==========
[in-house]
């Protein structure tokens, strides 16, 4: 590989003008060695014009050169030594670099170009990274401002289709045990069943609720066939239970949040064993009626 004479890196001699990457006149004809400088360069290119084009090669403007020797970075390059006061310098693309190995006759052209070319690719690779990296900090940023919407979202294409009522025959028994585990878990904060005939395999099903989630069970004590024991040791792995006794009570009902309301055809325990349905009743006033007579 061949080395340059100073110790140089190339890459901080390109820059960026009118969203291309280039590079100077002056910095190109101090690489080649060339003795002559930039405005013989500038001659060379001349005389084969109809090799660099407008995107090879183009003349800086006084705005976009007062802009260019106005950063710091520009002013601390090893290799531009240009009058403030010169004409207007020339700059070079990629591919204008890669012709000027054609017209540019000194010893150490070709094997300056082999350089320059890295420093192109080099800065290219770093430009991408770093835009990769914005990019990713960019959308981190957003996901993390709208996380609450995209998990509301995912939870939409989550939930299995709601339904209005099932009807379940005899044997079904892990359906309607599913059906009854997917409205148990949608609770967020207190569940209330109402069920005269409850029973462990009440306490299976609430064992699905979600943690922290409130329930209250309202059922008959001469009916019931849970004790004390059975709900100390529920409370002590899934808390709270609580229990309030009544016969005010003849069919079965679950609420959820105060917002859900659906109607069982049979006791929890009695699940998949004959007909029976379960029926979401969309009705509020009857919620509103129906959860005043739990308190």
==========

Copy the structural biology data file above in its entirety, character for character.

[in-house]
């Protein structure tokens, strides 16, 4: 590989003008060695014009050169030594670099170009990274401002289709045990069943609720066939239970949040064993009626 004479890196001699990457006149004809400088360069290119084009090669403007020797970075390059006061310098693309190995006759052209070319690719690779990296900090940023919407979202294409009522025959028994585990878990904060005939395999099903989630069970004590024991040791792995006794009570009902309301055809325990349905009743006033007579 061949080395340059100073110790140089190339890459901080390109820059960026009118969203291309280039590079100077002056910095190109101090690489080649060339003795002559930039405005013989500038001659060379001349005389084969109809090799660099407008995107090879183009003349800086006084705005976009007062802009260019106005950063710091520009002013601390090893290799531009240009009058403030010169004409207007020339700059070079990629591919204008890669012709000027054609017209540019000194010893150490070709094997300056082999350089320059890295420093192109080099800065290219770093430009991408770093835009990769914005990019990713960019959308981190957003996901993390709208996380609450995209998990509301995912939870939409989550939930299995709601339904209005099932009807379940005899044997079904892990359906309607599913059906009854997917409205148990949608609770967020207190569940209330109402069920005269409850029973462990009440306490299976609430064992699905979600943690922290409130329930209250309202059922008959001469009916019931849970004790004390059975709900100390529920409370002590899934808390709270609580229990309030009544016969005010003849069919079965679950609420959820105060917002859900659906109607069982049979006791929890009695699940998949004959007909029976379960029926979401969309009705509020009857919620509103129906959860005043739990308190």